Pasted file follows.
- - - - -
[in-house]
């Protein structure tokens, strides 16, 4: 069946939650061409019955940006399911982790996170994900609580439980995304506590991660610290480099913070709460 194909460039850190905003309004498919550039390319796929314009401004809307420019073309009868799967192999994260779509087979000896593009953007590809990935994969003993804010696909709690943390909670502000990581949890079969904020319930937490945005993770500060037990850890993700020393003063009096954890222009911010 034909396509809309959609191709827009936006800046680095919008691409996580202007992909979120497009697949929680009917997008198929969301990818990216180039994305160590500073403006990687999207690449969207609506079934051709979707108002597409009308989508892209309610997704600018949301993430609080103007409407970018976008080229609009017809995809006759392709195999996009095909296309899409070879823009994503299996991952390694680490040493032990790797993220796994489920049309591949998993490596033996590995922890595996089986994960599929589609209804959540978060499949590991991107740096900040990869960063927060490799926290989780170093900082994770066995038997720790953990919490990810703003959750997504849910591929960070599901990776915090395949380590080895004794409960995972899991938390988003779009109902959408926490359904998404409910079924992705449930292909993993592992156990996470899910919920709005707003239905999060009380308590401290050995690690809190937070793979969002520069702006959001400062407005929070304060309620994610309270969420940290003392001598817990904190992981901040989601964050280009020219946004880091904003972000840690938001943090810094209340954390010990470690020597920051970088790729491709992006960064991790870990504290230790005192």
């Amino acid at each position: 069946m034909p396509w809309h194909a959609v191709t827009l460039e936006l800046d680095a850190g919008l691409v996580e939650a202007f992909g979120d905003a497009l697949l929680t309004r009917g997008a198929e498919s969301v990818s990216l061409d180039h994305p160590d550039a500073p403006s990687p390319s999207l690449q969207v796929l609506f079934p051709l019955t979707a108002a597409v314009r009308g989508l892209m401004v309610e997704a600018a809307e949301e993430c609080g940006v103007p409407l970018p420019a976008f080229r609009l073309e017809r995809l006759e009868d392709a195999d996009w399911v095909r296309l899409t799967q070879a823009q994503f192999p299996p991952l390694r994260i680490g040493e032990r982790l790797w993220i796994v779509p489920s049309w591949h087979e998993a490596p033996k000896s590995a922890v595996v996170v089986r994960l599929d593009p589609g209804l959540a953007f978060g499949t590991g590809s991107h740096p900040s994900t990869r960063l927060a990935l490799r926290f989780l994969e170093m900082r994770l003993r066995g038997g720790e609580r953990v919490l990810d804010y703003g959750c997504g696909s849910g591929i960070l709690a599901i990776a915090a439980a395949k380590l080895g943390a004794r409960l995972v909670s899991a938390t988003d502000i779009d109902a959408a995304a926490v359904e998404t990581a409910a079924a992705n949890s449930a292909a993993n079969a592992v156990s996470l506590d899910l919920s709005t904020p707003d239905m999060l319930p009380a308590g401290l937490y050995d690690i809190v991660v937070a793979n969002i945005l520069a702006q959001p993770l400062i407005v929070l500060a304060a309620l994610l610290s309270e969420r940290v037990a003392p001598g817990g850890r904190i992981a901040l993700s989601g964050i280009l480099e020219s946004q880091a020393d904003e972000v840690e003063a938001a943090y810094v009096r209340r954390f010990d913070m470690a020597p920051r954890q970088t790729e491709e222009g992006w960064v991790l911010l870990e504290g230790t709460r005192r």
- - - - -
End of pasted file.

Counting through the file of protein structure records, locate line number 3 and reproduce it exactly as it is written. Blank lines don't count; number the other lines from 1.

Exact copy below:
């Amino acid at each position: 069946m034909p396509w809309h194909a959609v191709t827009l460039e936006l800046d680095a850190g919008l691409v996580e939650a202007f992909g979120d905003a497009l697949l929680t309004r009917g997008a198929e498919s969301v990818s990216l061409d180039h994305p160590d550039a500073p403006s990687p390319s999207l690449q969207v796929l609506f079934p051709l019955t979707a108002a597409v314009r009308g989508l892209m401004v309610e997704a600018a809307e949301e993430c609080g940006v103007p409407l970018p420019a976008f080229r609009l073309e017809r995809l006759e009868d392709a195999d996009w399911v095909r296309l899409t799967q070879a823009q994503f192999p299996p991952l390694r994260i680490g040493e032990r982790l790797w993220i796994v779509p489920s049309w591949h087979e998993a490596p033996k000896s590995a922890v595996v996170v089986r994960l599929d593009p589609g209804l959540a953007f978060g499949t590991g590809s991107h740096p900040s994900t990869r960063l927060a990935l490799r926290f989780l994969e170093m900082r994770l003993r066995g038997g720790e609580r953990v919490l990810d804010y703003g959750c997504g696909s849910g591929i960070l709690a599901i990776a915090a439980a395949k380590l080895g943390a004794r409960l995972v909670s899991a938390t988003d502000i779009d109902a959408a995304a926490v359904e998404t990581a409910a079924a992705n949890s449930a292909a993993n079969a592992v156990s996470l506590d899910l919920s709005t904020p707003d239905m999060l319930p009380a308590g401290l937490y050995d690690i809190v991660v937070a793979n969002i945005l520069a702006q959001p993770l400062i407005v929070l500060a304060a309620l994610l610290s309270e969420r940290v037990a003392p001598g817990g850890r904190i992981a901040l993700s989601g964050i280009l480099e020219s946004q880091a020393d904003e972000v840690e003063a938001a943090y810094v009096r209340r954390f010990d913070m470690a020597p920051r954890q970088t790729e491709e222009g992006w960064v991790l911010l870990e504290g230790t709460r005192r």